- Human Rights Defenders
Assaults against journalists seriously and continuously threaten freedom of expression in BiH. These violations are aimed at silencing the investigative journalism that deals with politically sensitive information and challenges the status quo. Consequently, the situation of human rights defenders and journalists in BiH was highlighted during the UPR session. NGOs expressed their concern regarding the “escalation of assaults on human rights defenders,” particularly “campaigners for the rights of sexual minorities, activists against human trafficking, NGOs and journalists investigating on corruption and crime as well as their family members.”
Despite all of the allegations made by NGOs and state delegations alike at the UPR session, the RS entity government stated at the adoption of the UPR report that in the reporting period RS police had not recorded any cases of violence against human rights defenders. Thus the state delegation considered such remarks regarding attacks against human rights defenders to be “a mistake’’. Furthermore, in the cases so far recorded involving offences against journalists “all the steps foreseen by the RS” were considered to “have been taken’’.
Contrary to the remark made by the RS entity, in its report to the UPR the state of BiH recognized that the “violation of journalistic rights and freedom of media” is a reality in BiH documenting 54 cases in 2008. Moreover, the government refers to 25 cases of “brutal attacks on journalists”.
Nevertheless, Mr. Dizdarevic says that the absence of willingness to accept the fact that the protectors of human rights victims suffer from pressures and threats made by the political management and other parties, shows that BiH authorities are not fully ready to accept their international obligations and allow national institutions for the protection of human rights its independence.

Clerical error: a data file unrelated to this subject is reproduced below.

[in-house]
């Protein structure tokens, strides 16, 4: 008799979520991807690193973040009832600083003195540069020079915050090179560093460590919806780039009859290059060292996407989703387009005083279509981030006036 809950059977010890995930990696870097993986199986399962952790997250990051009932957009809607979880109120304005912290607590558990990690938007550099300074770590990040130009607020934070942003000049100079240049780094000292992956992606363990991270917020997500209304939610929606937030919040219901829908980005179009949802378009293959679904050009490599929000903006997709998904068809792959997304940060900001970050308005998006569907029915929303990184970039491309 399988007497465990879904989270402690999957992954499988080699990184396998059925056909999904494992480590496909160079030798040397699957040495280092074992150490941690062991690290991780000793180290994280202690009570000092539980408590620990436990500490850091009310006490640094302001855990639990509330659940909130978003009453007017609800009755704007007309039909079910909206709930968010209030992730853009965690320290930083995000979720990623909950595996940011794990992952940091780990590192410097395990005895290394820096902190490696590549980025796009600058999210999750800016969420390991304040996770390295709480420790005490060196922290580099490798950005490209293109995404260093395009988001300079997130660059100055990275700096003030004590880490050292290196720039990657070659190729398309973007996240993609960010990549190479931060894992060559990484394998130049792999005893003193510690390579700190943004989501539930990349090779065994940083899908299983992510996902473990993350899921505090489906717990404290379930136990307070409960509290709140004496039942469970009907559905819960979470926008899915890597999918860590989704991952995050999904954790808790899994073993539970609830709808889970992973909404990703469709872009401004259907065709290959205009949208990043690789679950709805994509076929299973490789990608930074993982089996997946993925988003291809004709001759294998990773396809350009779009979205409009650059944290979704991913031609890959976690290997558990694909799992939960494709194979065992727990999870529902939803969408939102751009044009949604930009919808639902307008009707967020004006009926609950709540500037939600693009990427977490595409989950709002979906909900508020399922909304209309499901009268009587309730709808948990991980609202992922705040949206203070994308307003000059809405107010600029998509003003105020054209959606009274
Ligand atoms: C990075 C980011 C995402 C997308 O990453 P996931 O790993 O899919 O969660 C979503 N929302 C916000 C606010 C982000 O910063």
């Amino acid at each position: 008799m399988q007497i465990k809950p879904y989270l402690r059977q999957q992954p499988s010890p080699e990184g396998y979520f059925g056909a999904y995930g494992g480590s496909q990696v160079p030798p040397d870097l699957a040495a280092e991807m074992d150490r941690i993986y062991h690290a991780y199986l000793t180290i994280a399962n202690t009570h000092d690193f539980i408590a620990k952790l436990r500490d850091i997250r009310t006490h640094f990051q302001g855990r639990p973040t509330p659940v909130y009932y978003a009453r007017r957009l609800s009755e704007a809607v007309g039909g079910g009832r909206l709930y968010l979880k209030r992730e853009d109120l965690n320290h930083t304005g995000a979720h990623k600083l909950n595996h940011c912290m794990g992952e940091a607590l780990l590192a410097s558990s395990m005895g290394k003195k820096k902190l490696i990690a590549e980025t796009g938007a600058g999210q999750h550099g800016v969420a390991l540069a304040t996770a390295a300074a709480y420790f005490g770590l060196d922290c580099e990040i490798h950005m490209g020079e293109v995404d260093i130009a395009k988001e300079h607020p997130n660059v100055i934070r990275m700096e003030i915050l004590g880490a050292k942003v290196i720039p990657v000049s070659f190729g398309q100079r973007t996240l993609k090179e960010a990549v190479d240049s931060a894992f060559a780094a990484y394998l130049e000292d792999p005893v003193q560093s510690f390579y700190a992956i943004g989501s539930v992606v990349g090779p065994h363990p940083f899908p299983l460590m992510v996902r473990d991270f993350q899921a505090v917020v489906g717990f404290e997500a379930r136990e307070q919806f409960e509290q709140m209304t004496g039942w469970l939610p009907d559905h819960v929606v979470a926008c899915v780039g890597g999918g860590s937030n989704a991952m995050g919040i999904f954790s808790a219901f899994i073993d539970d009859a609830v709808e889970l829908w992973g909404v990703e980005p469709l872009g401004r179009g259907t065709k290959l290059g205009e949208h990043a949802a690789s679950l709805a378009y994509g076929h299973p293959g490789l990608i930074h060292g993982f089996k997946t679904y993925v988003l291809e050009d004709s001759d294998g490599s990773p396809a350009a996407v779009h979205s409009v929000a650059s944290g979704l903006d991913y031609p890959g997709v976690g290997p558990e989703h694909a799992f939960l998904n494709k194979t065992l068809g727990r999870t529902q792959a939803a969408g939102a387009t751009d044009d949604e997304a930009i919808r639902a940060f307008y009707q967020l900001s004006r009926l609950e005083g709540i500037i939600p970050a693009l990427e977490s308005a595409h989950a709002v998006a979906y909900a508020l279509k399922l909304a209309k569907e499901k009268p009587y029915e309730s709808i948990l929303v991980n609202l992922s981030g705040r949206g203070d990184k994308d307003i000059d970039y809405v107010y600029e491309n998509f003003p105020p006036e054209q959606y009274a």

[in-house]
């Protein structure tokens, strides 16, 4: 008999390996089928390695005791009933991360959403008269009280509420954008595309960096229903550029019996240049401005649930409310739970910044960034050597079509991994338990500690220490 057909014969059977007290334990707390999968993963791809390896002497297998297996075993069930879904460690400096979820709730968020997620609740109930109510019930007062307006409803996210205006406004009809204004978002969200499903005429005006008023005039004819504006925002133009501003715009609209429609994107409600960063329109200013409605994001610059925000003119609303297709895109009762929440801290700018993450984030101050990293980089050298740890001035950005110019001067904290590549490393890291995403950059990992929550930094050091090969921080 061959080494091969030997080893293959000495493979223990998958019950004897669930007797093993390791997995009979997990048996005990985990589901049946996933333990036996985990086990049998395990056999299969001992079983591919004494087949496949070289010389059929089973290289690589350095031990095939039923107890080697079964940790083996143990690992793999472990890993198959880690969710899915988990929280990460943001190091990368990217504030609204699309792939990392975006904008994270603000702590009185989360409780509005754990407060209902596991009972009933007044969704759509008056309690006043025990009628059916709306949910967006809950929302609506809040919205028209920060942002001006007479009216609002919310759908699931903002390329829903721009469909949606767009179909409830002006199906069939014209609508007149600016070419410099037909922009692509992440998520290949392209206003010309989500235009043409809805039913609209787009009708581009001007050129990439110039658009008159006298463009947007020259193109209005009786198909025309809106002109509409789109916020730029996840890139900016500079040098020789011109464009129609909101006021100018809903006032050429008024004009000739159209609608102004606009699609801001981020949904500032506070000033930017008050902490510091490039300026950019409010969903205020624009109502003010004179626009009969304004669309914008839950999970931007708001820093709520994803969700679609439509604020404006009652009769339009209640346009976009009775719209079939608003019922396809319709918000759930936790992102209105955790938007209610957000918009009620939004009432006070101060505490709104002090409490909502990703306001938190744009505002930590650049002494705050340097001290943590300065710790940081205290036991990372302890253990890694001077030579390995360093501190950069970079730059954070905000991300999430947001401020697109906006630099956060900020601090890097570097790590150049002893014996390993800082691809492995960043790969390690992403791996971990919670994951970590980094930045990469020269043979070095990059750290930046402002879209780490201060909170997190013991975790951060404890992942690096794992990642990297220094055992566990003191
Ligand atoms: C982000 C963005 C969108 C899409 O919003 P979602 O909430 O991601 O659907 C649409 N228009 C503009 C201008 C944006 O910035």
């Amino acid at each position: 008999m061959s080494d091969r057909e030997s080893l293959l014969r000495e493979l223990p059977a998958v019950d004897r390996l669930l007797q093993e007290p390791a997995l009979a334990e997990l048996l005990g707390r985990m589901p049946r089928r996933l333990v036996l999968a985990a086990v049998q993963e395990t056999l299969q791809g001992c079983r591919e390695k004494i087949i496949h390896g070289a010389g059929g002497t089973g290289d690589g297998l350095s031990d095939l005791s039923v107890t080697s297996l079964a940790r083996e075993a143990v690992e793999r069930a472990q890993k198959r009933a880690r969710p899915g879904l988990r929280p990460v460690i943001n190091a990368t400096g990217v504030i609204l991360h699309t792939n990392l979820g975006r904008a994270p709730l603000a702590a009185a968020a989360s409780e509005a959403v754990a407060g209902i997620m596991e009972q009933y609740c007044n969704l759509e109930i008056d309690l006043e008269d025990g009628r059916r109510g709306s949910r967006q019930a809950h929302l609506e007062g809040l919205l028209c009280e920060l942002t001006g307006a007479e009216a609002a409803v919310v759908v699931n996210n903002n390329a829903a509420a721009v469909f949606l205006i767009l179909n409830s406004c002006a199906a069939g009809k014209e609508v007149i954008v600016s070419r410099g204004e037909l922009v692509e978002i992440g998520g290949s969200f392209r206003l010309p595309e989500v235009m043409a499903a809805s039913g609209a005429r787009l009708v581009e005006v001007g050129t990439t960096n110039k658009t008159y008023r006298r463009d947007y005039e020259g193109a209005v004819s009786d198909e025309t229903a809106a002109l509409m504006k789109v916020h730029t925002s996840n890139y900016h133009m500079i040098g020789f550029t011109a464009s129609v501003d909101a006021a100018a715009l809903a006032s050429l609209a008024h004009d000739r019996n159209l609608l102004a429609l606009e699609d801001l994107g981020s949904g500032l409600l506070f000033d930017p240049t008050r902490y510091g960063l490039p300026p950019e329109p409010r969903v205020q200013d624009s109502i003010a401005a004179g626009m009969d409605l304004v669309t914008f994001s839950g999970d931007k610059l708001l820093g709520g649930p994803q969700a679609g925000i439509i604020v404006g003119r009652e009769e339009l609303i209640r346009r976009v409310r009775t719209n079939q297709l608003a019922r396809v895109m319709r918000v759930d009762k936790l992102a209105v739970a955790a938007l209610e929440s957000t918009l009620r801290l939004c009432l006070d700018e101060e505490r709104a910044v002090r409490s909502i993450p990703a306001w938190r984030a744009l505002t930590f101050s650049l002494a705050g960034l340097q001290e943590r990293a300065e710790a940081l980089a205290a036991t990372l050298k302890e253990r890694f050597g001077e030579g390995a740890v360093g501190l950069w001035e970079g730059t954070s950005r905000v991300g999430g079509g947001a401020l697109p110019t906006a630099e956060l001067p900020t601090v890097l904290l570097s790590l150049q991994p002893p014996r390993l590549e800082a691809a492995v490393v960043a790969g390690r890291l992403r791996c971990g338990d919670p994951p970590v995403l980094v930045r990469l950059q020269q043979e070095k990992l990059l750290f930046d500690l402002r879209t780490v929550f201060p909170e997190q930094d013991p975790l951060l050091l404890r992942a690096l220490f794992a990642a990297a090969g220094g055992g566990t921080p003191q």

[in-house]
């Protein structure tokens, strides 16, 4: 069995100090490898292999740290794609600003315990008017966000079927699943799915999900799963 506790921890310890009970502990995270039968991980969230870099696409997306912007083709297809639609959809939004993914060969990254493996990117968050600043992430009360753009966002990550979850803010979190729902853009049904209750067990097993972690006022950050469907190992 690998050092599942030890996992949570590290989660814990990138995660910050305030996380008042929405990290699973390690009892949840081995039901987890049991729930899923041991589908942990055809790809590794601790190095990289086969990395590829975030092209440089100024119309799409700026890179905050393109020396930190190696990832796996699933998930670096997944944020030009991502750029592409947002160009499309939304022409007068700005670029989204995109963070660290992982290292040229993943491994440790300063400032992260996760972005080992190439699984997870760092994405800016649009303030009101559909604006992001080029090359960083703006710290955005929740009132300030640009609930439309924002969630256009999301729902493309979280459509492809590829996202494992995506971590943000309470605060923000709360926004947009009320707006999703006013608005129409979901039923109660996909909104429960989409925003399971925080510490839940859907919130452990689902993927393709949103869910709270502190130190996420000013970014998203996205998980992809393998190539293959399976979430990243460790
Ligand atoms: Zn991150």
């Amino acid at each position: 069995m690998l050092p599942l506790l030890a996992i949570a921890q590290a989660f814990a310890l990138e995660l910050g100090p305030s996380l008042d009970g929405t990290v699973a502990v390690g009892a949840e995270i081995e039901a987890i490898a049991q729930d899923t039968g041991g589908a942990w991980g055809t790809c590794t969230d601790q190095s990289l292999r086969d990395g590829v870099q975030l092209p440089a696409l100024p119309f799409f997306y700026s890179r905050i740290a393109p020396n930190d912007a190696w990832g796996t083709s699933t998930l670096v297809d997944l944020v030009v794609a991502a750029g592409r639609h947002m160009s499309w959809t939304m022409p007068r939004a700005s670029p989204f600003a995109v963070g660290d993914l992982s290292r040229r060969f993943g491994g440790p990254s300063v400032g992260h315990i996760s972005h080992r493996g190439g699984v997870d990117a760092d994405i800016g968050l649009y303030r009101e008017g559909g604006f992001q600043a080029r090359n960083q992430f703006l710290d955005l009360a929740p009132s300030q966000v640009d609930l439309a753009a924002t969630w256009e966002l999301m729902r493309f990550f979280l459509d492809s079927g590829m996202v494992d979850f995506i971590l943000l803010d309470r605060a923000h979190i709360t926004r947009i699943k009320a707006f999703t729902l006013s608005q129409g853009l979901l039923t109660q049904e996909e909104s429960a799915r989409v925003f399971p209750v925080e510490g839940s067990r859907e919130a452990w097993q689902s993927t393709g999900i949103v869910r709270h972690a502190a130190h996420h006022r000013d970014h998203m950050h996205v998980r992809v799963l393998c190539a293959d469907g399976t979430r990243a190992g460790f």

‘’This also makes serious obstacle to Ombudsman institutions of BiH to deliver jobs to protect every citizen, which casts doubt on the commitment of BiH authorities to actually improve the human rights situation in the country’’, adds Mr. Dizdarevic.
- Racial Discrimination and discriminatory provisions in the Constitution of BiH
''Non-implementation of the International Convention on the Elimination of All Forms of Racial Discrimination (ICERD) in BiH is the main generator of human rights violations in BiH over the past years'', it is stated by the members of an NGO Coalition gathered around the Human Rights House of Sarajevo. In light of this important issue, the members are currently preparing to deliver responses to those given by the government to the list of issues in regards to racial discrimination for the up-coming session of the Committee on the Elimination of Racial Discrimination (CERD) at the UN.
Some progress was made last year when BiH government adopted legislation which prohibits discrimination based on race, color, language, religion, ethnicity, national or social origin, national minority, etc. However one should bear in mind that this law is contrary to the Constitution of BiH, which itself contains discriminatory provisions as exhibited in the ‘’Sejdic and Finci vs. Bosnia and Herzegovina’’ case of 2009. Constitutional amendments are in progress and a comprehensive law on the prohibition of discrimination was passed in 2009.
However, the removal of discriminatory provisions in the Constitution has not (yet) taken place. This has, in turn, provoked numerous NGOs and human rights organizations within BiH. Such groups claim that these provisions are a limit, on a national basis, to the realization of fundamental democratic and human rights.
One explanation for the poor implementation of ICERD is conceptual given that BiH authorities consistently misinterpret the term ‘racial discrimination’. This represents a serious stumbling block for the promotion and realization of human rights.